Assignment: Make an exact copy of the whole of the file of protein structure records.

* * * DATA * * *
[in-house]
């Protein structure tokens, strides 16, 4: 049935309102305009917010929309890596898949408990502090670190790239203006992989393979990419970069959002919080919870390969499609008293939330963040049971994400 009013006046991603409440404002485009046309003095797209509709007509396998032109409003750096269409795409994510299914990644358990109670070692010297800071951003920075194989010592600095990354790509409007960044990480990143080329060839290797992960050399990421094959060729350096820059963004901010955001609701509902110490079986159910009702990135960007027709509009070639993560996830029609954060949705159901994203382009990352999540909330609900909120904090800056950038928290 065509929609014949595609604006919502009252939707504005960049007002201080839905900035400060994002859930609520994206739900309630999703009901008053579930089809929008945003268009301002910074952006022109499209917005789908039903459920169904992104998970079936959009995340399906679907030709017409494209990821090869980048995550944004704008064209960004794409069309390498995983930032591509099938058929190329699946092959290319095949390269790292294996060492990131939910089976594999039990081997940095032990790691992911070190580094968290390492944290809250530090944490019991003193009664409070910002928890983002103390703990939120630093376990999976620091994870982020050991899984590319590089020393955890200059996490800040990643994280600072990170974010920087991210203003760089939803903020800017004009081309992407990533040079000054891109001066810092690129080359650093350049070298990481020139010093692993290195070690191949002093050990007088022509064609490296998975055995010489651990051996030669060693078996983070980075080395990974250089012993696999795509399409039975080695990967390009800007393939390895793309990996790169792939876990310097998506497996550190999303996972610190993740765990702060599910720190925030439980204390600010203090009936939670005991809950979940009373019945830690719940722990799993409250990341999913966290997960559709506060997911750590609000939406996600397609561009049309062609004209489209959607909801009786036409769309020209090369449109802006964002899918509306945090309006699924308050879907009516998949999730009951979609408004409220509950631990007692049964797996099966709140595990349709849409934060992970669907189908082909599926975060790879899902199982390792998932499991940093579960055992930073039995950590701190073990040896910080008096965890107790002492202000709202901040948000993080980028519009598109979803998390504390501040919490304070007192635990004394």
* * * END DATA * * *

[in-house]
């Protein structure tokens, strides 16, 4: 049935309102305009917010929309890596898949408990502090670190790239203006992989393979990419970069959002919080919870390969499609008293939330963040049971994400 009013006046991603409440404002485009046309003095797209509709007509396998032109409003750096269409795409994510299914990644358990109670070692010297800071951003920075194989010592600095990354790509409007960044990480990143080329060839290797992960050399990421094959060729350096820059963004901010955001609701509902110490079986159910009702990135960007027709509009070639993560996830029609954060949705159901994203382009990352999540909330609900909120904090800056950038928290 065509929609014949595609604006919502009252939707504005960049007002201080839905900035400060994002859930609520994206739900309630999703009901008053579930089809929008945003268009301002910074952006022109499209917005789908039903459920169904992104998970079936959009995340399906679907030709017409494209990821090869980048995550944004704008064209960004794409069309390498995983930032591509099938058929190329699946092959290319095949390269790292294996060492990131939910089976594999039990081997940095032990790691992911070190580094968290390492944290809250530090944490019991003193009664409070910002928890983002103390703990939120630093376990999976620091994870982020050991899984590319590089020393955890200059996490800040990643994280600072990170974010920087991210203003760089939803903020800017004009081309992407990533040079000054891109001066810092690129080359650093350049070298990481020139010093692993290195070690191949002093050990007088022509064609490296998975055995010489651990051996030669060693078996983070980075080395990974250089012993696999795509399409039975080695990967390009800007393939390895793309990996790169792939876990310097998506497996550190999303996972610190993740765990702060599910720190925030439980204390600010203090009936939670005991809950979940009373019945830690719940722990799993409250990341999913966290997960559709506060997911750590609000939406996600397609561009049309062609004209489209959607909801009786036409769309020209090369449109802006964002899918509306945090309006699924308050879907009516998949999730009951979609408004409220509950631990007692049964797996099966709140595990349709849409934060992970669907189908082909599926975060790879899902199982390792998932499991940093579960055992930073039995950590701190073990040896910080008096965890107790002492202000709202901040948000993080980028519009598109979803998390504390501040919490304070007192635990004394």